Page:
Tara Sullivan took time for a chat with us about her debut Middle Grade novel GOLDEN BOY. GOLDEN BOY is a harrowing story of 13-year-old Tanzanian albino named Habo, whose family is forced from their small village due to prejudice and misunderstanding. This book stood out to me as a serious and fascinating example of the powerful work that Middle Grade authors are writing. Read on to find out more about how GOLDEN BOY fits into the Middle Grade genre, but also strongly resonates with older teens and adults.
LS: You are a high school Spanish teacher, as well as an author. Tell me about how your experience in the classroom affected your writing.
TS: I have to say, I don’t know that there was much interaction between the two worlds—I write for middle grade readers and I teach high schoolers. The kids are always excited to hear book updates, though, and that’s fun.
Ever heard of a little genre-bending book called TWILIGHT by Stephenie Meyer? TWILIGHT took the publishing industry, and then the movie industry, by storm when the series launched a few years ago. Paranormal themes had indeed been dancing around YA lit for many years, but TWILIGHT was the book that took it to the mainstream, in an unforgettable way. Suddenly, readers from middle schools up through senior centers were declaring themselves “Team Edward” and “Team Jacob.” (One mom I know always jokes that she’s “Team Charlie”–you know, Bella’s single dad.)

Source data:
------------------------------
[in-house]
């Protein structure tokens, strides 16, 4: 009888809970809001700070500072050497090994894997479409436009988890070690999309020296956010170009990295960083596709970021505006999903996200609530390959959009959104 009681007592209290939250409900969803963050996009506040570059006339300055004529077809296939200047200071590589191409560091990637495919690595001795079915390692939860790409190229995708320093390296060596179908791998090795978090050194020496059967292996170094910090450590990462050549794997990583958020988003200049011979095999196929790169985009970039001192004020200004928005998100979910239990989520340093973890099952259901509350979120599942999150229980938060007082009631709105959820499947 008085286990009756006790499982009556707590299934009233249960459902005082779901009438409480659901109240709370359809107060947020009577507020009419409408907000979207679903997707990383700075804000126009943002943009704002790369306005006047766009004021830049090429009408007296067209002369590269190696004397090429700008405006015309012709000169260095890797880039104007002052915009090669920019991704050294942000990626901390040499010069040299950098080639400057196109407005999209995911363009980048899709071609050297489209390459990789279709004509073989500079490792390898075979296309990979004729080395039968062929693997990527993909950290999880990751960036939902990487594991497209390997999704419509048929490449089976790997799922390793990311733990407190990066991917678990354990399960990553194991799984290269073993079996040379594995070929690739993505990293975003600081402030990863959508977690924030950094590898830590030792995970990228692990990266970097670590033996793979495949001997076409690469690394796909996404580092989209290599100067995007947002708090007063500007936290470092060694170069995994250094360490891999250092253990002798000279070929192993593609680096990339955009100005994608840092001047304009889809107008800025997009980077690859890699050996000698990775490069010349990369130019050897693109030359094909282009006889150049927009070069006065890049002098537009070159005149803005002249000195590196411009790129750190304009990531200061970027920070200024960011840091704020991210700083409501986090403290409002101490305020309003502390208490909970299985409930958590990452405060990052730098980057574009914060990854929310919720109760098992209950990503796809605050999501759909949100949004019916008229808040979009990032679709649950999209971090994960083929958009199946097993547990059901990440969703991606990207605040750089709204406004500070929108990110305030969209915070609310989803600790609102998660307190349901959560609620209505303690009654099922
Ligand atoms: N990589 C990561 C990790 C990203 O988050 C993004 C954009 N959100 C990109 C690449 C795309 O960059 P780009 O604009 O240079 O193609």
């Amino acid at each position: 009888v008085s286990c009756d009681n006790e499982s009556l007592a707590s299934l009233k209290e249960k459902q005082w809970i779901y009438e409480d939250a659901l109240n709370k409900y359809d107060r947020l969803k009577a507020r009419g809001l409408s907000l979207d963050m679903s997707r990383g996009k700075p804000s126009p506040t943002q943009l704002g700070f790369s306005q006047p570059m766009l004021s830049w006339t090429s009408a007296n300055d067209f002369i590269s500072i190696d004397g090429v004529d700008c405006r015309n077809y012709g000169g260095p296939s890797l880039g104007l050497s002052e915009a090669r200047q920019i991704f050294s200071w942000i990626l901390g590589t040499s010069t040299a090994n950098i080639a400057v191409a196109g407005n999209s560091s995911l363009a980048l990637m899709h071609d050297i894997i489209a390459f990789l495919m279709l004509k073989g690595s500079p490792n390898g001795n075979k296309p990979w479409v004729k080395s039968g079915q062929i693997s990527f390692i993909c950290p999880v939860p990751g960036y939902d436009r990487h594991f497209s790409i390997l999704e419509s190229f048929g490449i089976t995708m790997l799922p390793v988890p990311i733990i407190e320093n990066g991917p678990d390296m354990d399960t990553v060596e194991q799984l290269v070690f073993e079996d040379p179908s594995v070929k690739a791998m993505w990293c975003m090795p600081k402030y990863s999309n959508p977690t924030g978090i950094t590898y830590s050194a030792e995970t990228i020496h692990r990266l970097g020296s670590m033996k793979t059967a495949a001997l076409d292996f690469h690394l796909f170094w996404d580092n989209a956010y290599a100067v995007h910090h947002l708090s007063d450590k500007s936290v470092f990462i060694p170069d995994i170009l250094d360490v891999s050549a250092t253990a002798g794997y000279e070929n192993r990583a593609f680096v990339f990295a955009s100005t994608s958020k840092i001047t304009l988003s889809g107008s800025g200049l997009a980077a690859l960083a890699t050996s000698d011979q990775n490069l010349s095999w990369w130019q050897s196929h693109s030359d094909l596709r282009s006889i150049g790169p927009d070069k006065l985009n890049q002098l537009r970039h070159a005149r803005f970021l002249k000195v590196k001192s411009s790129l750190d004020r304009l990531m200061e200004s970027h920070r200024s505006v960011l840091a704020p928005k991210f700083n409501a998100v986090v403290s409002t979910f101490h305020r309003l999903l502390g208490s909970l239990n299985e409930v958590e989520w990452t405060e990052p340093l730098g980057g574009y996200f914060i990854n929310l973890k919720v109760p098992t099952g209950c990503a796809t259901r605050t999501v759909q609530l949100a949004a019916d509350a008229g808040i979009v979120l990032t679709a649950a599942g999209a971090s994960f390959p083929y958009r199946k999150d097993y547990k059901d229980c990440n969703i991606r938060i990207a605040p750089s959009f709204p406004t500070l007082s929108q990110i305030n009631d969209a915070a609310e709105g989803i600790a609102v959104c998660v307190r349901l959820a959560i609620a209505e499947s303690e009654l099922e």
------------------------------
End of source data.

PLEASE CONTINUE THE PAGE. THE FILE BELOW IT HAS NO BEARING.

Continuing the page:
What we’ve seen since TWILIGHT is that publishers and readers embrace genre-bending Young Adult fiction in a big way. Take the New York Times-bestselling SHIVER trilogy by Maggie Stiefvater: It’s YA Paranormal, but it has many of the the hallmarks of YA Contemporary as well. It definitely takes place in the contemporary world of small town Northern Minnesota. We go to high school with the characters, who wear jeans, backpacks, and rainbow-striped mittens. We ride in cars with them and eat candy and canned soup with them. Their cell phones ring. There’s nothing about this book that isn’t contemporary. It’s actually because SHIVER is so realistic that the haunting paranormal romance also works: once we as readers start to believe in the “real” world that Stiefvater creates in her fiction, we more readily accept the incredible plot twists that ensue (SPOILER ALERT: There are werewolves).